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STXI getting a bum wrap?

stovokor2000

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POSTS: 2683

Report this Apr. 21 2010, 10:18 pm

Quote (Yanks @ April 21 2010, 10:13 pm)
Quote (stovokor2000 @ April 21 2010, 10:08 pm)
Quote (Yanks @ April 21 2010, 10:00 pm)
I also immediately caught the "SUPERDUPERNOVA" thing when I first watched the movie. I think this was probably the biggest "oops" in the movie. I'm sure they meant "Solar System" :)

What exactly fo you consider a mistake about it???

Spock said the supernova that destroyed Romulus "threatened the galaxy". The Milky Way is pretty darn big. You need to be within about 50 light-years to feel the effects.

Ahh, well I saw that 2 ways.

A] that the shockwave might continue to grow with intensity with each eruption from the dieing sun.

B] that the "threat" in question might result in further damage to other Romulan systems.....forcing the Romulans out of their space and into conflict with the rest of the galaxy.

Keep in mind thats just my opinion.......however since they really didnt explain it much I think either option works.

stovokor2000

GROUP: Members

POSTS: 2683

Report this Apr. 21 2010, 10:31 pm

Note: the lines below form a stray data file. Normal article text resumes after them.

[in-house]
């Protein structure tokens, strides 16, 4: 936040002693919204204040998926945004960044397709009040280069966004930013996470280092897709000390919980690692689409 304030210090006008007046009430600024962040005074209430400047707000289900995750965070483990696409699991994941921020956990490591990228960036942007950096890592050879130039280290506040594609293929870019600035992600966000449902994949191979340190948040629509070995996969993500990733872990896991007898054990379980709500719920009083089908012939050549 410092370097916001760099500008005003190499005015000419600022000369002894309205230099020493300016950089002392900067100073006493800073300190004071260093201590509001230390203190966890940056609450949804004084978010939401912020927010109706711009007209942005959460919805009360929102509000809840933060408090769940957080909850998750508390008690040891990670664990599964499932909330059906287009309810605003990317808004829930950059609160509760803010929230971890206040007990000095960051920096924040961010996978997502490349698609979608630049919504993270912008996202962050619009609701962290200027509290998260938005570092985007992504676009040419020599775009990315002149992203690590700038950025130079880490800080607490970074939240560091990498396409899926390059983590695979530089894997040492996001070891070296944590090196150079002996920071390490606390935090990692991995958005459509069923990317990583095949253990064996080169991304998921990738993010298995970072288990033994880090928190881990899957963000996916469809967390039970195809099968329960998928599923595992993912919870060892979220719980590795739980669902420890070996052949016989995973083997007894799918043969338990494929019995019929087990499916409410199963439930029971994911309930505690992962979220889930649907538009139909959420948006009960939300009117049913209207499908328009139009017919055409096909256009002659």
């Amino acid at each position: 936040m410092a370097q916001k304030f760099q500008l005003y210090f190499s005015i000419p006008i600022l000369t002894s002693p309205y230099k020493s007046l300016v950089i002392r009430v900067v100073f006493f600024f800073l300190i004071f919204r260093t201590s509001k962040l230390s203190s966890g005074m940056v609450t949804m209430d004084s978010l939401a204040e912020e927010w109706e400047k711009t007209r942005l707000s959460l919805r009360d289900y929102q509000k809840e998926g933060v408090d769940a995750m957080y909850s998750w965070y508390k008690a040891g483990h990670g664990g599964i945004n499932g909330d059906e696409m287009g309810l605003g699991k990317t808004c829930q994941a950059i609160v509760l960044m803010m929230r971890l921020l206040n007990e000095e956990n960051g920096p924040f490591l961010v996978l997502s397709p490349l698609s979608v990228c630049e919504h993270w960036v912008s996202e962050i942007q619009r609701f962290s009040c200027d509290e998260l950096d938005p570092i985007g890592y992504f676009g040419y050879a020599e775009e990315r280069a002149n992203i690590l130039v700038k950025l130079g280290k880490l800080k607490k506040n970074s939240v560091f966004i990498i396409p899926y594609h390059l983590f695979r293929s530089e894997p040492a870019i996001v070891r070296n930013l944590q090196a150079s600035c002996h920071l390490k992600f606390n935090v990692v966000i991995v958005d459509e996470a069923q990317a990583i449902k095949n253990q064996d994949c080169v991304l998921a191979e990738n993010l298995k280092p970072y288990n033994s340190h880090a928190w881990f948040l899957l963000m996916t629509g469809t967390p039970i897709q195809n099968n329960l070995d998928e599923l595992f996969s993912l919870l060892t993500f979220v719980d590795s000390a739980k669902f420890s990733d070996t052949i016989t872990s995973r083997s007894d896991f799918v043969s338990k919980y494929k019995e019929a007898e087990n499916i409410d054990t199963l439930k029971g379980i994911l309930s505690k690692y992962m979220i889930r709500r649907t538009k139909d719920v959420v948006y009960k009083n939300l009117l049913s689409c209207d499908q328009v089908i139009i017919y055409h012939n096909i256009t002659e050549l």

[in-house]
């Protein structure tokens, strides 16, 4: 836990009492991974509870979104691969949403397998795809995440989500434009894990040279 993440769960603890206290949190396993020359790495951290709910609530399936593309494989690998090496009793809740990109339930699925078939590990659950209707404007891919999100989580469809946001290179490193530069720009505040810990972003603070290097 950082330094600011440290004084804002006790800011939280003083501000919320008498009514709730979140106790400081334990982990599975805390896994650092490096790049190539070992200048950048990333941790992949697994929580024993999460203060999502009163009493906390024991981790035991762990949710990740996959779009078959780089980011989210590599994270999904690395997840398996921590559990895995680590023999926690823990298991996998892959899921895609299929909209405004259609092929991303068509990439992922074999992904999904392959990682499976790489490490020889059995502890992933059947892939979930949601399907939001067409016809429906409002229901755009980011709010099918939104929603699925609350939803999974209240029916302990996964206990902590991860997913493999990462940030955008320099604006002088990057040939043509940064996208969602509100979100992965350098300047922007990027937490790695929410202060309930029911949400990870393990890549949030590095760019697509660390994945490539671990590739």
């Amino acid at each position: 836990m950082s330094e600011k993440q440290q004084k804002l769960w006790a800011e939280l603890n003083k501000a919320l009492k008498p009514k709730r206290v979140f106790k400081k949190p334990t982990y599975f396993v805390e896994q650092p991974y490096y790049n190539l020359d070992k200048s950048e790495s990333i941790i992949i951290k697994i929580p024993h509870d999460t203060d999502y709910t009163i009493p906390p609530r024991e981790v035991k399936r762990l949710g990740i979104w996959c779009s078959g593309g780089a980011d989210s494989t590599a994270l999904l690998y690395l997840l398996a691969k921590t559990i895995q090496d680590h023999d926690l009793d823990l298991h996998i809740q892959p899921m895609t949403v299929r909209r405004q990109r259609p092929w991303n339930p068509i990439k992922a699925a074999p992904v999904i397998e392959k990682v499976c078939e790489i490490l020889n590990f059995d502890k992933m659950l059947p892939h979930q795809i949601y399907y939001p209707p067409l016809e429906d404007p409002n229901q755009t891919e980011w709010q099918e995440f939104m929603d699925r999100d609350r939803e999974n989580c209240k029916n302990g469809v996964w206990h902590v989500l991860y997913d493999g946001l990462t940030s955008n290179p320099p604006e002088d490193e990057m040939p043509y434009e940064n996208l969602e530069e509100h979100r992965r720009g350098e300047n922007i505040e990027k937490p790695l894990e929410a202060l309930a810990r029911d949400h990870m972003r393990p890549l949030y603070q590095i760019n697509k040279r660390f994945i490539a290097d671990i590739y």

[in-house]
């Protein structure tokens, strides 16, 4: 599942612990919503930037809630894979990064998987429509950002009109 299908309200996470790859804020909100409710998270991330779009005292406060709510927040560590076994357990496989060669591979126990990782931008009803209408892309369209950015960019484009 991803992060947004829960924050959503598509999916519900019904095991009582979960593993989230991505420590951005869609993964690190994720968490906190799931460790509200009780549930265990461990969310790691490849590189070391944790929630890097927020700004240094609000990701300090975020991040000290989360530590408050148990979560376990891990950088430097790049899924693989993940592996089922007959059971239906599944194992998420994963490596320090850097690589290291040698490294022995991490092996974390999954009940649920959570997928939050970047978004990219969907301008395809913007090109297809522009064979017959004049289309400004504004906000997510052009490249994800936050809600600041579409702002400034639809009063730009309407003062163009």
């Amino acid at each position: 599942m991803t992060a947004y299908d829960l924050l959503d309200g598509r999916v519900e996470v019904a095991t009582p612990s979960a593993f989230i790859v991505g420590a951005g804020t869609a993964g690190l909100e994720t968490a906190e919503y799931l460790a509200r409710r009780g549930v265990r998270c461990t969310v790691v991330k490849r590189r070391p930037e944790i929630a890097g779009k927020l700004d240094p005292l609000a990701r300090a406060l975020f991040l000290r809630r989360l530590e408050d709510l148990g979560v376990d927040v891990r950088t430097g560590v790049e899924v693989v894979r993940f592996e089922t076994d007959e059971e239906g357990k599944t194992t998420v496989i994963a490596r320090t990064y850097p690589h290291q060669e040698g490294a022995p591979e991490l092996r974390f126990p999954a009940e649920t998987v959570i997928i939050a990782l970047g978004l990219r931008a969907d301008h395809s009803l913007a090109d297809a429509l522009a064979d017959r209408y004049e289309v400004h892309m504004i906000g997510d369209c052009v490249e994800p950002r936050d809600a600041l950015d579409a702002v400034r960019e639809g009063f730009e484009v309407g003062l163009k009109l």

Quote (Yanks @ April 21 2010, 10:22 pm)
Quote (stovokor2000 @ April 21 2010, 10:18 pm)
Quote (Yanks @ April 21 2010, 10:13 pm)
Quote (stovokor2000 @ April 21 2010, 10:08 pm)
Quote (Yanks @ April 21 2010, 10:00 pm)
I also immediately caught the "SUPERDUPERNOVA" thing when I first watched the movie. I think this was probably the biggest "oops" in the movie. I'm sure they meant "Solar System" :)

What exactly fo you consider a mistake about it???

Spock said the supernova that destroyed Romulus "threatened the galaxy". The Milky Way is pretty darn big. You need to be within about 50 light-years to feel the effects.

Ahh, well I saw that 2 ways.

A] that the shockwave might continue to grow with intensity with each eruption from the dieing sun.

B] that the "threat" in question might result in further damage to other Romulan systems.....forcing the Romulans out of their space and into conflict with the rest of the galaxy.

Keep in mind thats just my opinion.......however since they really didnt explain it much I think either option works.